Remembering Mary Perham

Thursday, November 8, 2012



MILFORD – After an automobile accident in the 1950s that cost her a friend, Mary Perham had only a left arm but the word disabled was never mentioned in her home.

“There were no accommodations made, at her request,” her daughter Pam Graesser said. “Resilient was the word for her.”

Perham, 90, died on Oct. 26, at the Hillsboro House in Hillsboro, after several years of Alzheimer’s disease.

Perham was teaching in Hollis at the time of the accident, and afterward she was offered a job at Wilton Elementary School, a position she held for 25 years.

“She taught herself to write again, so that she could teach,” Graesser said. “She went to the school every day and practiced writing on the blackboard.”

Polly Brown of Lyndeborough was one of the teachers she worked with.

“She put a lot of effort into learning to write left handed,” Brown said. “And she wrote very well. She was a good friend and she did a good job.”

Peg McEntee, also of Lyndeborough added, “I just couldn’t get over how much she did after the accident. It was just amazing to everyone. She had a good sense of humor and was game for anything.”

In addition to Hollis and Wilton, she also taught in Brookline and for awhile in Amherst. She ended her career as a substitute teacher in Milford.

“She never forgot a student,” Graesser said. “She loved them all. I never heard her say a bad word about any of them.” She added, “But she was tough. She expected a lot of her students, but I think she gave back.”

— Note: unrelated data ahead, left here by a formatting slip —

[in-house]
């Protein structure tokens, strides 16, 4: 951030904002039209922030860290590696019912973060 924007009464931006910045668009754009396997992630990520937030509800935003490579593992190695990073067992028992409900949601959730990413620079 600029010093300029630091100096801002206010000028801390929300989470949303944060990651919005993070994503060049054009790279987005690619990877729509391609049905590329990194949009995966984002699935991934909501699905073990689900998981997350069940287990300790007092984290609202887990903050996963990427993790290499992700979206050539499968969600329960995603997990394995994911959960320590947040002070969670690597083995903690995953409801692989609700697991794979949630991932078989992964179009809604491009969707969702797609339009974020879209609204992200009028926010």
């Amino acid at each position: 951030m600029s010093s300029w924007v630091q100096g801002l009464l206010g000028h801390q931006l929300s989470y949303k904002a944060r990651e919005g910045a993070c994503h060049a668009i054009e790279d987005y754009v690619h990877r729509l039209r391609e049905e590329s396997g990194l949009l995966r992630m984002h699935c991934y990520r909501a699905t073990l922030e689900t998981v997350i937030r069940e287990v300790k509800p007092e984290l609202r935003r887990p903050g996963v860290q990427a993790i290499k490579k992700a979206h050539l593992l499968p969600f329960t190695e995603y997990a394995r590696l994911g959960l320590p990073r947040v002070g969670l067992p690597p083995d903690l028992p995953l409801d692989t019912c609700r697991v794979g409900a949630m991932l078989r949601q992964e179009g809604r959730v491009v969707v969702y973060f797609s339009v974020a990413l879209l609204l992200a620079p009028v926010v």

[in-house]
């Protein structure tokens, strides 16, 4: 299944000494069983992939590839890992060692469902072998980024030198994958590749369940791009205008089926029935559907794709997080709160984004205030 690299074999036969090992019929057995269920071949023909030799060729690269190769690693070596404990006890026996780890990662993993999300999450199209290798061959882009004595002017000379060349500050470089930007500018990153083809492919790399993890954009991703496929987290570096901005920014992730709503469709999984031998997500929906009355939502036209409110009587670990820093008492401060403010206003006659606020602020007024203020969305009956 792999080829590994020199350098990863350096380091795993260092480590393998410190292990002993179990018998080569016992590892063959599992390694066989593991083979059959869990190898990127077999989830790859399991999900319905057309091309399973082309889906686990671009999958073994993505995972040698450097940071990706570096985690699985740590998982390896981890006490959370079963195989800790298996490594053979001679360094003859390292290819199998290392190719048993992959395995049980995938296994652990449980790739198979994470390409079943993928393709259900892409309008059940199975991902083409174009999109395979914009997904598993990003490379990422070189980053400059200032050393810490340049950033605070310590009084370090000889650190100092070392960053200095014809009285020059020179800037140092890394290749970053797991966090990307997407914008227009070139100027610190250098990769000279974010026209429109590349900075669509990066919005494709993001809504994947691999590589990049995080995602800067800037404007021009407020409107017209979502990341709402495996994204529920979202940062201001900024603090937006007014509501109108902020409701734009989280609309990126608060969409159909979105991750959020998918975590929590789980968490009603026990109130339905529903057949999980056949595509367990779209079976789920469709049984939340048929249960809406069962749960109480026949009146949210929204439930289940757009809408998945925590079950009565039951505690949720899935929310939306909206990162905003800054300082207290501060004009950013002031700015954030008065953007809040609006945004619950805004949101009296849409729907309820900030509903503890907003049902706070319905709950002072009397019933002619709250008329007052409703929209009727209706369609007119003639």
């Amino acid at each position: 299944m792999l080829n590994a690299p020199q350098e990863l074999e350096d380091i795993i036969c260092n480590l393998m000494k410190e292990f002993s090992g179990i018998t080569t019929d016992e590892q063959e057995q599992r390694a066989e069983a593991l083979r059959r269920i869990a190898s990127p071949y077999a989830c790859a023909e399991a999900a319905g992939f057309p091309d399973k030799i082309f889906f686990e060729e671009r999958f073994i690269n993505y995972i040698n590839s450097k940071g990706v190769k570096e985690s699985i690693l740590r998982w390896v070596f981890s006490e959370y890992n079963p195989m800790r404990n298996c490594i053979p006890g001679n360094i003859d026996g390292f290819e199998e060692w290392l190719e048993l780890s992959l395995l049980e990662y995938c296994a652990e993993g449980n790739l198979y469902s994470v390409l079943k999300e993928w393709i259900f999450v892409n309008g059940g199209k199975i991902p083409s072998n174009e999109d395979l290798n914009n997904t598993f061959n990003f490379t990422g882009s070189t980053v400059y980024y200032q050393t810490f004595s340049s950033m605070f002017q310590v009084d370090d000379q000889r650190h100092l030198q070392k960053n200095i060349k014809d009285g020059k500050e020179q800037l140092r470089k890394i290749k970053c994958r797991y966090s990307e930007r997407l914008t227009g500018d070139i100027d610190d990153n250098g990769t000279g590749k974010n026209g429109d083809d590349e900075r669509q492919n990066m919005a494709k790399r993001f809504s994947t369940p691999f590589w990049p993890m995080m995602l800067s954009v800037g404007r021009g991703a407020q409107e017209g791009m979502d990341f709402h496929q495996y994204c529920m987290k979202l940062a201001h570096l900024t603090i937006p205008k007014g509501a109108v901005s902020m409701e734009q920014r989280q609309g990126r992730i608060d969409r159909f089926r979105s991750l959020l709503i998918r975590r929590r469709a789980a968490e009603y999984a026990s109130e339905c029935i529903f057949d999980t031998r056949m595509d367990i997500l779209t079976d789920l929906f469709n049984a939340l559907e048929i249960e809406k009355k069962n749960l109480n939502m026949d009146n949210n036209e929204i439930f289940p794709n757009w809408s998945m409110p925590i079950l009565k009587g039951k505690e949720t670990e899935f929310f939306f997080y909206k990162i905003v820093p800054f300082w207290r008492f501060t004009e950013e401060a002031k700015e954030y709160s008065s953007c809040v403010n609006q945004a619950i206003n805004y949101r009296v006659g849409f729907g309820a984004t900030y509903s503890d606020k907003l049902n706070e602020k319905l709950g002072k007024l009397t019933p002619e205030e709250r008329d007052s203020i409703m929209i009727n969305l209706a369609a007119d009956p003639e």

Brown recalled how “excited she was when she heard some of her girls were being inducted into the National Honor Society.”

While Perham was dedicated to her teaching, her daughter said, “She was also dedicated to the American Legion Auxiliary.”

“She was outstanding in the Legion,” her close friend Barbara Medlyn said. “She always did everything that needed to be done.”

Perham was a past national vice president and member of the Ricciardi-Hartshorn Post Auxiliary in Milford.

“My parents lived and breathed the Legion. I think all of our vacations were to Legion conventions,” Gaesser said. “Both of my parents were dedicated.”

“We will certainly miss her,” Medlyn said. “She was one of our most faithful members. She was just an outstanding person, her life went on just like it had before.”

Her son, Ed Medlyn, said Perham was an inspiration to him.

“She was a great friend. We used to stop in and you’d see her out shoveling snow.” he said. “She worked every single penny sale for the Legion.”

Mary Perham was born in Columbia in 1922, a daughter of Donald and Marion Shoff. She was a graduate of Lyndon State Teachers College, Lyndon, Vt.

She was a long-time member of the United Methodist Church in Milford.

Her husband, Lester Perham, died in 1991.

“After my father died, she had to learn how to drive again,” Gaesser said. “We just held our breath and said, ‘Go for it.’ ”

In addition to Graesser and her husband Peter of Francestown, Perham is survived by two stepsons, four grandchildren, and six great-grandchildren.

“She was very patriotic,” Barbara Medlyn said. “I think it was very fitting that the soloist at her funeral sang ‘God Bless America.’ ”

Arrangements were in charge of Smith and Heald Funeral Home in Milford. Memorials made be made to the Wounded Warrior Project, P.O. Box 758517, Topeka, KS 66675, or online at www.

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